To calculate the average weighted cost of the goods, you must divide the total inventory valuation by the total number of units bought. The average cost per unit is then (14,000/1,800) = $7.78.

Remember: the COGS calculation will change as you use the average cost instead of the initial or final cost at the start or end of the year.

For example, if the number of units sold that financial year were 1,500, the weighted average cost method would use $7.78. The total direct purchase cost would then be (1500x7.78) = $11,670, while the final inventory would be (300x7.78) = $2,334, assuming the company had no products before the beginning of the year.

First-In, First-Out Method

The First-In, First-Out (FIFO) method involves a company selling off the products or services that were first produced or bought for reselling. Under this method, the company assumes that inflation will increase and that the goods produced first will be their least-expensive products.

The FIFO method is admittedly unpopular for some companies, considering it may increase the profit level. The COGS will naturally be lower if the products produced first are low-cost. Consequently, the products at the end of the year will have a higher cost valuation.

For instance, if a company produces or buys 200 units of a good in January at $10, the total will be $2,000. If you purchase additional units at an extra cost of about $12, the initial units produced will be sold first. As a result, the valuation for the final inventory will be higher as the price increases.

Last-In, First-Out Method

The Last-In, First-Out (LIFO) method is the inverse of the FIFO method. In this process, the goods sold first are those produced or bought last. Eventually, the price of the goods sold last is the amount used to calculate the COGS.

Under the LIFO method, the prices have already adjusted to inflation and are thus higher. Using this technique to account for inventory items may reduce the profit amount calculated from gross revenue in your income statement at the end of the year.

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Benefits of Determining the Cost of Goods Sold

Calculating the cost of goods sold (COGS) is not an easy process, but it definitely has a plethora of benefits for your business.

Here some the perks that come with this financial metric:

  • Cost valuation 
  • Inventory maintenance 
  • Identification of areas of improvement 
  • Tax compliance
  • Improved profitability 

To learn more about them, read ahead!

Cost Valuation

Calculating cost of goods sold helps the business get a clear picture of the costs associated with producing or selling their products. As you determine which direct expenses to include in your calculation, you can better understand which areas in your production are costing the business additional expenses.

Truth be told, accurate cost valuation is the key to identifying areas in production where the company can minimize wastage. For instance, a company might realize it is using excess labor to produce a product and then use this knowledge to decide which goods are worth producing, ultimately becoming more profitable.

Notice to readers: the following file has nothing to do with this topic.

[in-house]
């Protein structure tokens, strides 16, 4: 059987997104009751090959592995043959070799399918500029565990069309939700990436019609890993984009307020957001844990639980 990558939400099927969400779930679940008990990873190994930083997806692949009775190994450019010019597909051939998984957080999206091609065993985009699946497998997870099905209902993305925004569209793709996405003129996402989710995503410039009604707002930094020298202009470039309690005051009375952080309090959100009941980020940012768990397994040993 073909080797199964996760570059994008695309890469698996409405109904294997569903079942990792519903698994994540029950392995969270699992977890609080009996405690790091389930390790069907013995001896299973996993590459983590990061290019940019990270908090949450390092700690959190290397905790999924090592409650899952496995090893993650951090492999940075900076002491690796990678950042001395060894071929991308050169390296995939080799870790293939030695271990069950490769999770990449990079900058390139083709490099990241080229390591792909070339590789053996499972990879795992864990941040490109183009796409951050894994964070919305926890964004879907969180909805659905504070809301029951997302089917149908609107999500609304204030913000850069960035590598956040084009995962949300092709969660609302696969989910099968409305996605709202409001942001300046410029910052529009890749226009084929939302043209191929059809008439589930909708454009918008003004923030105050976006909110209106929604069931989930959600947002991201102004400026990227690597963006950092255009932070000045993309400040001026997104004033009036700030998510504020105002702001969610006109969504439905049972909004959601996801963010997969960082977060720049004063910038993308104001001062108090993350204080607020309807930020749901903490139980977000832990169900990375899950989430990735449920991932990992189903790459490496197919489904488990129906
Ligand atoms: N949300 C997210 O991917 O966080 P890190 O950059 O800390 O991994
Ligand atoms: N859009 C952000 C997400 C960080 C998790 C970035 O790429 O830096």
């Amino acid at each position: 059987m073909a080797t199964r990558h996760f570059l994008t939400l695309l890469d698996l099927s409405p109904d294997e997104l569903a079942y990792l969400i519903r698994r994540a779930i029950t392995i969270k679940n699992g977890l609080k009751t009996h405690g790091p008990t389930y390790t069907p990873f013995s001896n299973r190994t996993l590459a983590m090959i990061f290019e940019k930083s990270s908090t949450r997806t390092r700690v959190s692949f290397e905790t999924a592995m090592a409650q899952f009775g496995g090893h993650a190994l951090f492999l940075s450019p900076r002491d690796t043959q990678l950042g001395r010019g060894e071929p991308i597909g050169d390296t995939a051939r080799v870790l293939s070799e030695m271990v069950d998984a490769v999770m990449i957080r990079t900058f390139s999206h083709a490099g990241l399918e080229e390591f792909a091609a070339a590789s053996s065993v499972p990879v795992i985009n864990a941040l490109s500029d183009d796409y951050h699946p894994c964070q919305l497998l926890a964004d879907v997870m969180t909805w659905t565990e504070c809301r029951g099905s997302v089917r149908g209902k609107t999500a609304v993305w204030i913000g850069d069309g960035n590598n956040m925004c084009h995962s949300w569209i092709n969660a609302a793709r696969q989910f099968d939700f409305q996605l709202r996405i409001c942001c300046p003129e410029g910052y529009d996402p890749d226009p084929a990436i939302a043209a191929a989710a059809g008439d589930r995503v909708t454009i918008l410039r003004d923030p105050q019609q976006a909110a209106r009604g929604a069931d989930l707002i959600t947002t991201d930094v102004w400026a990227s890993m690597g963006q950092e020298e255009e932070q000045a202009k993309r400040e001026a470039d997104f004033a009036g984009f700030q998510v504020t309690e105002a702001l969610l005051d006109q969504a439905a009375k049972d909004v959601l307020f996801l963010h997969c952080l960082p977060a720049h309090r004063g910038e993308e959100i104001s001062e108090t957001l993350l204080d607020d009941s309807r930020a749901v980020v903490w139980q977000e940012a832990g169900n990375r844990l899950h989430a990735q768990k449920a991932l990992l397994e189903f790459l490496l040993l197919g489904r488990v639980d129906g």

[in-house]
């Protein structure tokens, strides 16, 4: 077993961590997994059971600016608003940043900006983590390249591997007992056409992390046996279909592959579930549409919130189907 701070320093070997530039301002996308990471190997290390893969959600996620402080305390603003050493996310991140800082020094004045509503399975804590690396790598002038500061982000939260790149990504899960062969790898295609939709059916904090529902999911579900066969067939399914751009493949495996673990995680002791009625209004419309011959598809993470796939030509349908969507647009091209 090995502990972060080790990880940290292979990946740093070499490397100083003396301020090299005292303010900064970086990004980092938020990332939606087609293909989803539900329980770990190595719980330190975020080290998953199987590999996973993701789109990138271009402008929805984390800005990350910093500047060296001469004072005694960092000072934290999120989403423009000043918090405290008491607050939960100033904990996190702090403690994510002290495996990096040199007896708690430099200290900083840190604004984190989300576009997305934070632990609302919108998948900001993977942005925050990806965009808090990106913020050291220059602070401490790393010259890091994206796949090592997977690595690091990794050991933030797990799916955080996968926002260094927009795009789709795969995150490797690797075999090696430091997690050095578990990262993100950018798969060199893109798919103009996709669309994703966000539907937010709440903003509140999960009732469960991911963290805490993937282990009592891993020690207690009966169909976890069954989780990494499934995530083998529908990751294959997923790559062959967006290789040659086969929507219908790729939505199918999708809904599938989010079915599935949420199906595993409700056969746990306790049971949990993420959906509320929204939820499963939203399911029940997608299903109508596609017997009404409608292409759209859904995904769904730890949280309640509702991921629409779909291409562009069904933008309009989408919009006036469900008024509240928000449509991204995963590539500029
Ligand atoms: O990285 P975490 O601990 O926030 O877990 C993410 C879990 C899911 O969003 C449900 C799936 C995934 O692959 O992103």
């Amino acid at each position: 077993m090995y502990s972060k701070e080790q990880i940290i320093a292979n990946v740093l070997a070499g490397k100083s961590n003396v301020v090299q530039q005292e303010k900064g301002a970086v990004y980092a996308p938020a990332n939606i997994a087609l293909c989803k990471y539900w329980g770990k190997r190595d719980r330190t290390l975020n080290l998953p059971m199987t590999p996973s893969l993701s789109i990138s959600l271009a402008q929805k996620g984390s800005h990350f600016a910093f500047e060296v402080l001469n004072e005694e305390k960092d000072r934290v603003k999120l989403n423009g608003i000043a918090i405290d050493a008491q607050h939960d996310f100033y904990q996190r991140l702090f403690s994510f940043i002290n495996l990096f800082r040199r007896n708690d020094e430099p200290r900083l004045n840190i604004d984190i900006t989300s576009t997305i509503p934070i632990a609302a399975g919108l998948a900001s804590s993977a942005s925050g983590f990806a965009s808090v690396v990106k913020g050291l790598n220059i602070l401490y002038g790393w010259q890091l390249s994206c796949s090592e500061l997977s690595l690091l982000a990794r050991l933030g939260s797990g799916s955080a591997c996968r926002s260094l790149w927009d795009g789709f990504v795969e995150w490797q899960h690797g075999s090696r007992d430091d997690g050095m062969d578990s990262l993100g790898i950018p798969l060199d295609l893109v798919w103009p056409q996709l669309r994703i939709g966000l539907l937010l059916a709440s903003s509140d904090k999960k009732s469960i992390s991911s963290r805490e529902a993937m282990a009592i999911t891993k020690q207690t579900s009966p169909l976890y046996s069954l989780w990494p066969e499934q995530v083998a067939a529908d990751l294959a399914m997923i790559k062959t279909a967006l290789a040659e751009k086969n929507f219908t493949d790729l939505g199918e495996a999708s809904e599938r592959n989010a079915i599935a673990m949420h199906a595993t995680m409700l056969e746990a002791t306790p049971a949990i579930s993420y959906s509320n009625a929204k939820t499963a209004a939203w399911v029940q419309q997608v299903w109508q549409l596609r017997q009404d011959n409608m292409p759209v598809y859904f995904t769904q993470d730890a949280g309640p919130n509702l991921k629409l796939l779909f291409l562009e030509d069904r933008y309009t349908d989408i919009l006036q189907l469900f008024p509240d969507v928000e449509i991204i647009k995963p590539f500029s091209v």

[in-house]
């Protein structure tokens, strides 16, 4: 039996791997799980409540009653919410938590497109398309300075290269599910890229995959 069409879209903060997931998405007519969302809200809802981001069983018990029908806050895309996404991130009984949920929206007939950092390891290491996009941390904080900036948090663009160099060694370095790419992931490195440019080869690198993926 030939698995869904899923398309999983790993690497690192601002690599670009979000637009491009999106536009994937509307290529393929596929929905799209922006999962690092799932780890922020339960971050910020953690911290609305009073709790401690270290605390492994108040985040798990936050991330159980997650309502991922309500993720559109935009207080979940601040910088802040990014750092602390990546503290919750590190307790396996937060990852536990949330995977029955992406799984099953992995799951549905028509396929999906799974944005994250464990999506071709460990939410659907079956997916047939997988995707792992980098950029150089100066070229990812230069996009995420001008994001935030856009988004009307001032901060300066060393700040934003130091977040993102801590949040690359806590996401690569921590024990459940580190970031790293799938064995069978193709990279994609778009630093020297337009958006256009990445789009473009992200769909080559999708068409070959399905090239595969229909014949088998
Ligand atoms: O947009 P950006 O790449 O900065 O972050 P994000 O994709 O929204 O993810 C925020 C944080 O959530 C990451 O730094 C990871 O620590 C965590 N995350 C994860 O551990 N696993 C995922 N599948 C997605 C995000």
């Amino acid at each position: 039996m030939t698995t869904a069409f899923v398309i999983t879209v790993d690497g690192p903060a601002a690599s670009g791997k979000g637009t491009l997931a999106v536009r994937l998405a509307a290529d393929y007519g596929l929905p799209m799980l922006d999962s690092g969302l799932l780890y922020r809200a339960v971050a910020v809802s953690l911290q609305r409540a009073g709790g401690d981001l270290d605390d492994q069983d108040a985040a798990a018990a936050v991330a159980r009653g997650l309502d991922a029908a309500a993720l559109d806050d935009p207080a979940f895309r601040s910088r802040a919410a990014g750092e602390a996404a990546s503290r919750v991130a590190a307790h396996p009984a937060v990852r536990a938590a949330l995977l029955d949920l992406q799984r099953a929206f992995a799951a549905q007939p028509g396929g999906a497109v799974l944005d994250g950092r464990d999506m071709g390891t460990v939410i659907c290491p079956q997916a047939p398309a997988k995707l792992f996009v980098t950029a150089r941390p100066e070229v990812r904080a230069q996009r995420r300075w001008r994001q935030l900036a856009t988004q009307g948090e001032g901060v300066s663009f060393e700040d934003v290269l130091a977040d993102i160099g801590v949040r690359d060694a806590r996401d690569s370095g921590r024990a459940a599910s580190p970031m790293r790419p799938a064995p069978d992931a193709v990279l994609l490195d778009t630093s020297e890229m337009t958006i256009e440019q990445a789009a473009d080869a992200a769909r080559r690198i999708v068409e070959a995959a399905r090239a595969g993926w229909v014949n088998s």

Inventory Maintenance

COGS calculations can help your business understand how much of a product they sell over a certain period. Such information is crucial in determining the quantity of products the company must keep.

By thoroughly understanding these numbers, you can minimize storage costs for overstocked products that may not get sold at the right time. Additionally, the company can use the COGS to understand how much price decreases can affect the number of goods sold without adversely affecting net income.

Identification of Areas of Improvement

Like any key performance indicator, cost of goods sold can help an organization understand areas that it can improve in, primarily through comparison with competitors. Typically, the COGS among those in the same line of business is relatively similar.

By comparing their COGS to that of others, your business can successfully identify where they’re lagging. For instance, if a company is sourcing its products from the wrong suppliers, it could increase its direct costs and negatively affect performance. If such is the case, it’s essential for the business to then take the requisite steps to improve.

Tax Compliance

Regulatory agencies require businesses to calculate their cost of goods sold to avoid tax evasion by under-reporting their profits. If the company wants to avoid penalties and unnecessary audits by the IRS, it’s mandatory to meet regulations at all costs. So, in short, COGS is your new best friend.

Improved Profitability

Accurate calculation of the cost of goods sold can help a business improve its overall decision-making and business strategies. Simply put, companies with very high COGS will see increased expenses and reduced profit margins.

Understanding the reasons behind a high COGS valuation can help businesses make decisions that improve their profitability. For example, a company may choose to increase the pricing of its products, invest more in marketing, or adjust its production methods to boost growth.

Useful for both short-term and long-term purposes, this metric lets you keep track of your company’s financial health and consistently improves overall performance.

Remember: COGS is an expense, meaning it is neither an asset nor a liability. However, a company can increase its profitability by reducing its operating expenses.

Limitations of the Cost of Goods Sold

As with everything in this world, cost of goods sold (COGS) comes with its limitations. The main one is that it is possible to manipulate the figures used to increase or reduce a company’s profit margins. 

This information can then be used to mislead shareholders or dupe them into believing a company is in good financial health even when it is not. So, needless to say, it remains crucial for accountants to maintain high ethical standards in their profession.

Use Cost Of Goods Sold (COGS) To Improve The Profitability Of Your Goods & Services

In business, it is pretty common to suffer losses, and perhaps one of the key reasons is the inability to account for the direct costs that go into production. That’s why it is essential to calculate the cost of goods sold (COGS) sold carefully.

Overall, knowing how to calculate COGS is vital to understanding what decisions you can make to improve the performance and profitability of your business. Such invaluable knowledge is the key to helping you stay in control of your company’s future.